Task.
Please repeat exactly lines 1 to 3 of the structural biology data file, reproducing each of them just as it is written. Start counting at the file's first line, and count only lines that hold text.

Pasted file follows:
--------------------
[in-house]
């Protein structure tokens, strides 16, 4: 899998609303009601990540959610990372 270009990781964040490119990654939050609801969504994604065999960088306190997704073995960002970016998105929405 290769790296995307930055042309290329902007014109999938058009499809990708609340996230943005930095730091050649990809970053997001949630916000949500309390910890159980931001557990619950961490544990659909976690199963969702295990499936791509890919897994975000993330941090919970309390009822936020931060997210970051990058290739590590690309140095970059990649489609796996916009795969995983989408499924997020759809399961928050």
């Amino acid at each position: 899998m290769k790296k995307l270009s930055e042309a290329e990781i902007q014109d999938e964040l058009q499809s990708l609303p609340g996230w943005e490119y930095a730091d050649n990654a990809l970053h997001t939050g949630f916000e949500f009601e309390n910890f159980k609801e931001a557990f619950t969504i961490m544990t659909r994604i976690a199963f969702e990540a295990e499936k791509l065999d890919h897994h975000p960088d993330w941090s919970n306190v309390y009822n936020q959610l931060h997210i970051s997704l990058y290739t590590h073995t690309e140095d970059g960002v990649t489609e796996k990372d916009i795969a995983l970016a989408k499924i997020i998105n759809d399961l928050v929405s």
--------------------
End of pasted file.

[in-house]
């Protein structure tokens, strides 16, 4: 899998609303009601990540959610990372 270009990781964040490119990654939050609801969504994604065999960088306190997704073995960002970016998105929405 290769790296995307930055042309290329902007014109999938058009499809990708609340996230943005930095730091050649990809970053997001949630916000949500309390910890159980931001557990619950961490544990659909976690199963969702295990499936791509890919897994975000993330941090919970309390009822936020931060997210970051990058290739590590690309140095970059990649489609796996916009795969995983989408499924997020759809399961928050």
């Amino acid at each position: 899998m290769k790296k995307l270009s930055e042309a290329e990781i902007q014109d999938e964040l058009q499809s990708l609303p609340g996230w943005e490119y930095a730091d050649n990654a990809l970053h997001t939050g949630f916000e949500f009601e309390n910890f159980k609801e931001a557990f619950t969504i961490m544990t659909r994604i976690a199963f969702e990540a295990e499936k791509l065999d890919h897994h975000p960088d993330w941090s919970n306190v309390y009822n936020q959610l931060h997210i970051s997704l990058y290739t590590h073995t690309e140095d970059g960002v990649t489609e796996k990372d916009i795969a995983l970016a989408k499924i997020i998105n759809d399961l928050v929405s």